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1. Environmental Ethics: Volume > 17 > Issue: 2
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2. Environmental Ethics: Volume > 17 > Issue: 2
Judith N. Scoville Value Theory and Ecology in Environmental Ethics: A Comparison of Rolston and Niebuhr
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The objective of Holmes Rolston, III’s writings has been the development of an “ecologically formed” environmental ethics based both on environmental values and ecological description. I show how recasting Rolston’s value theory in terms of H. Richard Niebuhr’s relational value theory can clarify and strengthen this project. Niebuhr developed a theory of value in which value is found in relationships and value systems are constructed in relation to centers of value. Niebuhr’s contextual method, with which Rolston’s methodology has substantial affinity, is particularly open to the use of such sciences as ecology. I conclude that this recasting of Rolston’s important work in terms of relational value and contextual method can clarify the use of ecology in ethics (including the is/ought dichotomy) and can contribute to ethical reflection on such difficult problems as the spotted owl controversy.
3. Environmental Ethics: Volume > 17 > Issue: 2
Brian K. Steverson Contextualism and Norton’s Convergence Hypothesis
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Toward Unity among Environmentalists is Bryan Norton’s most developed effort to surmount the frequently intractable debate between anthropocentrists and nonanthropocentrists. Norton argues that the basic axiological differences between the two positions have become irrelevant at the level of policy formation. His thesis is that the two camps converge when dealing with practical goals and aims for environmental management. I argue that Norton’s approach falls significantly short of establishing such a convergence because of the overall methodological framework for policy formation that he defends. The key problem with that framework is that it fails to provide for the degree of species protection most suitable to the nonanthropocentrist position.
4. Environmental Ethics: Volume > 17 > Issue: 2
Deborah Slicer Is There an Ecofeminism–Deep Ecology “Debate”?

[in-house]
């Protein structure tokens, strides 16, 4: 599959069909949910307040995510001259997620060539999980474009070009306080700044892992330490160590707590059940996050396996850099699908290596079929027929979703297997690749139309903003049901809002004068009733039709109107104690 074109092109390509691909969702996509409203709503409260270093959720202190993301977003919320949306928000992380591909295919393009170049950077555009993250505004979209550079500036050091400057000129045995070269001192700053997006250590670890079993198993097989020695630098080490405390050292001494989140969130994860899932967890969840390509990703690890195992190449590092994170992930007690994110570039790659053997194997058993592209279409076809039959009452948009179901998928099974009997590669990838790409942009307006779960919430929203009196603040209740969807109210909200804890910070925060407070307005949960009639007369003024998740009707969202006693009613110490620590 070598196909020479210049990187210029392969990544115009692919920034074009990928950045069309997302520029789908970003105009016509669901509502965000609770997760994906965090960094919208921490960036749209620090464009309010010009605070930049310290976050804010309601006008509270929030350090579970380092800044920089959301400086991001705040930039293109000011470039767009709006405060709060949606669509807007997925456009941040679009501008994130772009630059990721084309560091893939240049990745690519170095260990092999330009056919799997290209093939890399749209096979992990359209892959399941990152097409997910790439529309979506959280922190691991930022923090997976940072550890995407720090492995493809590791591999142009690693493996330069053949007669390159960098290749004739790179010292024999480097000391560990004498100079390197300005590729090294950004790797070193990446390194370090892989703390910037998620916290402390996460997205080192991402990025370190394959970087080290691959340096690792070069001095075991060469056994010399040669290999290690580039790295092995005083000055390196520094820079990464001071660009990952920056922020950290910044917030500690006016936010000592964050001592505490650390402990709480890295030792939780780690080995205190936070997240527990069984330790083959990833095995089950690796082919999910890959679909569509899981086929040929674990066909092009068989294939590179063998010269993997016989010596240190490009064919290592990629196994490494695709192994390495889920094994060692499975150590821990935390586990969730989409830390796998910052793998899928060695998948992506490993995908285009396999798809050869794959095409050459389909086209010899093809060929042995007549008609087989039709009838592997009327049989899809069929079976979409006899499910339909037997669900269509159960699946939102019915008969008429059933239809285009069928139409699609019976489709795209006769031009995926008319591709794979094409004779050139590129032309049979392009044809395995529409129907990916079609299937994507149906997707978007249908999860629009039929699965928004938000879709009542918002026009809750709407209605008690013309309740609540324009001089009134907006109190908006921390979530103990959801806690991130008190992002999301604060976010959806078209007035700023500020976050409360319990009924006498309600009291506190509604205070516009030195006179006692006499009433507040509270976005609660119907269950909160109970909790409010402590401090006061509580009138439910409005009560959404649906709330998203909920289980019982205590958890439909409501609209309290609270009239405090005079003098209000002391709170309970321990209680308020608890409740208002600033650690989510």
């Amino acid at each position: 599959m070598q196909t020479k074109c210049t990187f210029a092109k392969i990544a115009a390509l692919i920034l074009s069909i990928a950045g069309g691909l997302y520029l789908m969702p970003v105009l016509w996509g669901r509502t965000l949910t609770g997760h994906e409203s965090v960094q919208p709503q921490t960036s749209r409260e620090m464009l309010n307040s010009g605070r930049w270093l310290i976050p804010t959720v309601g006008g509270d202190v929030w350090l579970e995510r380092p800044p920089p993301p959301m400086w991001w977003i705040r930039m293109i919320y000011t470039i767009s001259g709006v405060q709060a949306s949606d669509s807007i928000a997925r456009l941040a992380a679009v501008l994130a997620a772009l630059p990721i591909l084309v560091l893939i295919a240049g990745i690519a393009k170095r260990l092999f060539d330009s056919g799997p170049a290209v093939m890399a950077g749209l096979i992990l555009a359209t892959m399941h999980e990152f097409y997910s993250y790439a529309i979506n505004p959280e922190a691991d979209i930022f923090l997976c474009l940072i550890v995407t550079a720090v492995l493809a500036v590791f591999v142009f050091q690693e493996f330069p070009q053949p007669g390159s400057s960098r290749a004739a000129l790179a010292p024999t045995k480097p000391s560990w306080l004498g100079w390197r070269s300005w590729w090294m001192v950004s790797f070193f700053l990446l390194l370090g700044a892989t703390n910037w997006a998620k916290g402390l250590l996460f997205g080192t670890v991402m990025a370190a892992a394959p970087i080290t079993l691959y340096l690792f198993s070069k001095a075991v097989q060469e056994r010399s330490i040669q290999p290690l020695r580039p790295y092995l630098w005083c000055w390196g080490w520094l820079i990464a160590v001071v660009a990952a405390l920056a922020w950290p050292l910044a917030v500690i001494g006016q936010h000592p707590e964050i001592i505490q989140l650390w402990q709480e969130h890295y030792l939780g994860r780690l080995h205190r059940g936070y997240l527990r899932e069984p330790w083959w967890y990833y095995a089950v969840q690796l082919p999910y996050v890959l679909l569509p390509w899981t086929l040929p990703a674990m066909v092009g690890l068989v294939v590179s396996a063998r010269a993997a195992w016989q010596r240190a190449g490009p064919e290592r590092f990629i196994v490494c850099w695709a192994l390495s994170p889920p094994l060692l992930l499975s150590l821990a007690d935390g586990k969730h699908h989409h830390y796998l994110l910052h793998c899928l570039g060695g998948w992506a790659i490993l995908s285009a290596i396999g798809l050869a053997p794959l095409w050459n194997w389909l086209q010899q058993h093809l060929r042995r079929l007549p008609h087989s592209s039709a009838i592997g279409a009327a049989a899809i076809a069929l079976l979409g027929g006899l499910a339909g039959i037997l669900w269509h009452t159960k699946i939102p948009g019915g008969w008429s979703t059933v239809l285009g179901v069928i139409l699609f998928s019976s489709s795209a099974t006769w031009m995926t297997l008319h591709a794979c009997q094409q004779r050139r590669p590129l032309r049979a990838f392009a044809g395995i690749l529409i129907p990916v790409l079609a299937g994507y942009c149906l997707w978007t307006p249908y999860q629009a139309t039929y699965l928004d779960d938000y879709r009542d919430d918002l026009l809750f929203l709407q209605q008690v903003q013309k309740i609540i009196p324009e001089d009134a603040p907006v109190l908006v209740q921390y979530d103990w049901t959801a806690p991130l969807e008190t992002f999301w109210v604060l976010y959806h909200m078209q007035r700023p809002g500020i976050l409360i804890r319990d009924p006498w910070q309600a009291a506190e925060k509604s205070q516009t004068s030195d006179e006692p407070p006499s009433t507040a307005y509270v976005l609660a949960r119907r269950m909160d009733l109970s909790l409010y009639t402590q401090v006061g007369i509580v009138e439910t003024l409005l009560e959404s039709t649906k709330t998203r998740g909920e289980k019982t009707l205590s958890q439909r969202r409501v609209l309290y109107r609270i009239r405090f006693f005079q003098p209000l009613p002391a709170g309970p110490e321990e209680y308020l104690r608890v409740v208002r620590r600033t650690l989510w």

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I discuss six problems with Warwick Fox’s “The Deep Ecology–Ecofeminism Debate and Its Parallels” and conclude that until Fox and some other deep ecologists take the time to study feminism and ecofeminist analyses, only disputes—not genuine debate—will occur between these two parties. An understanding of the six issues that I discuss is a precondition for such a debate.
discussion papers
5. Environmental Ethics: Volume > 17 > Issue: 2
Leslie Paul Thiele Nature and Freedom: A Heideggerian Critique of Biocentric and Sociocentric Environmentalism
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A reformulation of our understanding of freedom is required if we are adequately to confront the environmental crisis. Engaging the debate between biocentric ecologists and sociocentric ecologists, I argue that the biocentric effort to ascribe rights (negative liberty) to nature is misbegotten. In turn, I suggest that the sociocentric effort to seek ecological realignment through the extension of human reason (positive liberty) is equally problematic. Martin Heidegger, who rejects both “negative” and “positive” notions of liberty, offers an understanding of human freedom that constitutes an ecologically attuned alternative.
6. Environmental Ethics: Volume > 17 > Issue: 2
James P. Sterba From Biocentric Individualism to Biocentric Pluralism
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Drawing on and inspired by Paul Taylor’s Respect for Nature, I develop a view which I call “biocentric pluralism,” which, I claim, avoids the major criticisms that have been directed at Taylor’s account. In addition, I show that biocentric pluralism has certain advantages over biocentric utilitarianism (VanDeVeer) and concentric circle theories (Wenz and Callicott).
7. Environmental Ethics: Volume > 17 > Issue: 2
Wim J. van der Steen The Demise of Monism and Pluralism in Environmental Ethics
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Peter Wenz has recently distinguished various forms of moral pluralism in an effort to dissolve the controversy over monism and pluralism. I argue that the distinctions are not really helpful once the methodology and the substance of science are brought to bear on ethics. Theories in ethics and science alike are subject to context-dependent methodological trade-offs. Hence, the category of theories should be heterogeneous. Monism and pluralism are at cross-purposes since they endorse different unanalyzed notions of theory. Awareness of heterogeneity among theories is helpful in dismissing the controversy.
book reviews
8. Environmental Ethics: Volume > 17 > Issue: 2
Harold Glasser Caring for Creation: An Ecumenical Approach to the Environmental Crisis
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